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ADHD;Coping;COVID-19;Loneliness;Public Health;Risk-taking


Carlin Miller



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Creative Commons Attribution 4.0 International License
This work is licensed under a Creative Commons Attribution 4.0 International License.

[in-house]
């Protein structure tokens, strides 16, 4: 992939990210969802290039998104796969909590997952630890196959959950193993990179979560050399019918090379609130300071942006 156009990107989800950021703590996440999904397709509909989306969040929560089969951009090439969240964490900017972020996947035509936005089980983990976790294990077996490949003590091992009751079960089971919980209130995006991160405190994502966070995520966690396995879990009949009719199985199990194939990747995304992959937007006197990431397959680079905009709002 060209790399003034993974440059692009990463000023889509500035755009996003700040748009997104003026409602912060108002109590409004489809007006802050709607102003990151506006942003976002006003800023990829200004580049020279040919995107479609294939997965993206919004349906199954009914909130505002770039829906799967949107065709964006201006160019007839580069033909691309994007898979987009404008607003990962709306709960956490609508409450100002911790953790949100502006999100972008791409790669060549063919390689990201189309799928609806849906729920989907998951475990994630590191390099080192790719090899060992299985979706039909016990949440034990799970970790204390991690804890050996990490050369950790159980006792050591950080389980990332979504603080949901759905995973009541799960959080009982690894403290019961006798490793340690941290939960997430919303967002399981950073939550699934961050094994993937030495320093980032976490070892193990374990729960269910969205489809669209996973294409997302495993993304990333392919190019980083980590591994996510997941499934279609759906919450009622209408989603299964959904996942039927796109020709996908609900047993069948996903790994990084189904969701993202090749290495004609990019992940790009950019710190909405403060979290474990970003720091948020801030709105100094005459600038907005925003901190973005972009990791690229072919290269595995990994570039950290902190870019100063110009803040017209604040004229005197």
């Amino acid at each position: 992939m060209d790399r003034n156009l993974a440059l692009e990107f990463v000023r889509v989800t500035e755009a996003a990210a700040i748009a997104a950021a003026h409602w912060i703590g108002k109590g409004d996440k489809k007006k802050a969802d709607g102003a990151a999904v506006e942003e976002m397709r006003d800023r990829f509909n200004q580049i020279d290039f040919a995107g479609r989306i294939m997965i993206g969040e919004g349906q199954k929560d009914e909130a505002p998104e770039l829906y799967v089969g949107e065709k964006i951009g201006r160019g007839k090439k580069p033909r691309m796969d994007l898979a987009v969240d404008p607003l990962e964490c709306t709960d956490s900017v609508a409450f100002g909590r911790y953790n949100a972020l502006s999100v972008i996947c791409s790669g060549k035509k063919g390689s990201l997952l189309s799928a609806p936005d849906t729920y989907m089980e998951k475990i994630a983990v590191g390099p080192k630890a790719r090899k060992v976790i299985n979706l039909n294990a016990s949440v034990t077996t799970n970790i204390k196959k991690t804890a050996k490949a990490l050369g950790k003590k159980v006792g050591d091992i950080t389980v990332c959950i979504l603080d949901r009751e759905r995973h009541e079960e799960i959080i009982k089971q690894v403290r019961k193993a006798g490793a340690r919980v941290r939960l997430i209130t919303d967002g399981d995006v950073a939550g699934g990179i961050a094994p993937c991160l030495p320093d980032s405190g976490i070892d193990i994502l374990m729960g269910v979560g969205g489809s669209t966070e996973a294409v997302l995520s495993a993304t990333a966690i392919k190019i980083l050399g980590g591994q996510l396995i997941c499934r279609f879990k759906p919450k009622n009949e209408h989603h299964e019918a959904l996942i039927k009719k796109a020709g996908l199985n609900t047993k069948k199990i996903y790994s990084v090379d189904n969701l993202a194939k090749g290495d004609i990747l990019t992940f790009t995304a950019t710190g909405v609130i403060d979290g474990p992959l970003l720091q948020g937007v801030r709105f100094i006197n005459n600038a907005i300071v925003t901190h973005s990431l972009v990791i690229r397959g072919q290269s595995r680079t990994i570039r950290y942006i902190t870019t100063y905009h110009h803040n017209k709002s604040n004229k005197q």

Attention deficit hyperactivity disorder (ADHD) is a neurodevelopmental disorder, commonly associated with impulsivity, risk-taking, and greater reported loneliness. Risk-taking can manifest in various ways, including reduced regard for health-conscious practices. Recent research indicates that individuals with ADHD may be less likely to follow pandemic safety instruction. (e.g., not following social distancing recommendations). Given that individuals with ADHD tend to discount the value of delayed reward in favour of immediate gratification, it can be presumed that individuals with greater ADHD symptomology may be more likely to not follow social distancing guidelines in an attempt to relieve acute feelings of loneliness. The present project is comprised of two studies that sought to better understand the relation between ADHD, loneliness, and risk-taking during the COVID-19 pandemic. Study 1 tested and validated a measure of COVID-related risk-taking (CrRT) that was developed for the main analysis in Phase I of Study 2. We investigated CrRT in 318 undergraduate students recruited from a Canadian university. With exploratory factor analysis, we identified a two-factor structure of COVID-related risk-taking: social non-avoidance and personal protection non-compliance, which is consistent with other related studies. Our scale was validated with results from multiple regression analysis showing that younger age, lower risk perception, lower stress, non-planning, and greater risk-tolerance significantly predicted public health risk-taking behaviours, also validated by previous work. Study 2 was divided into two phases. Phase I explored ADHD-related problems and health-risk behaviours in emerging adults within the context of the pandemic. Using multiple regression analysis, we investigated predictors of COVID-related risk-taking (i.e., reduced adherence to public health and safety measures) in 456 young adults. It was hypothesized that: (1) Participants with more ADHD-related symptoms would report greater loneliness, emotional dysregulation, and negative emotional states during the COVID-19 pandemic than non-ADHD individuals; and (2) Greater ADHD symptomology, loneliness, and substance use would predict risk-taking behaviours. Findings supported the first hypothesis and partially supported the second hypotheses. Participants with more ADHD symptoms reported higher ratings of psychological distress, emotional dysregulation, loneliness, and cannabis use compared to participants with low ADHD symptoms. More severe ADHD symptoms were predictive of COVID-related risk-taking, including non-adherence to pandemic health measures. Phase II used qualitative analysis to answer the following questions: (1) What are the overlapping themes in relation to resilience, emotion regulation, and successful coping?; and (2) What role does ADHD symptomology play in coping with pandemic-related difficulties? Results indicated that external-avoidance strategies (e.g., distraction) were the most frequently used, however, respondents rated internal-approach strategies (e.g., cognitive restructuring, acceptance, exercise) to be the most effective overall. Results suggest that psychological well-being is associated with strategies designed to engage with or move through distressing experiences, greater self-compassion, and emotional regulation. These studies provide an initial overview of coping and risk-taking behaviours during a global health crisis. Findings are consistent with similar research, which suggests that individuals with more severe ADHD symptoms are more vulnerable to distressing situations and, as a result, may engage in high-risk behaviours. The current dissertation’s findings highlight clear targets for intervention tailored for individuals with ADHD during times of heightened distress. Specifically, interventions may include skills-based training that facilitates emotion regulation strategies (e.g., distress tolerance, emotion recognition), self-compassion, problem solving, and attentive awareness. This research provides meaningful insights that may be used to guide intervention planning for individuals with ADHD symptomology in clinical and academic settings.

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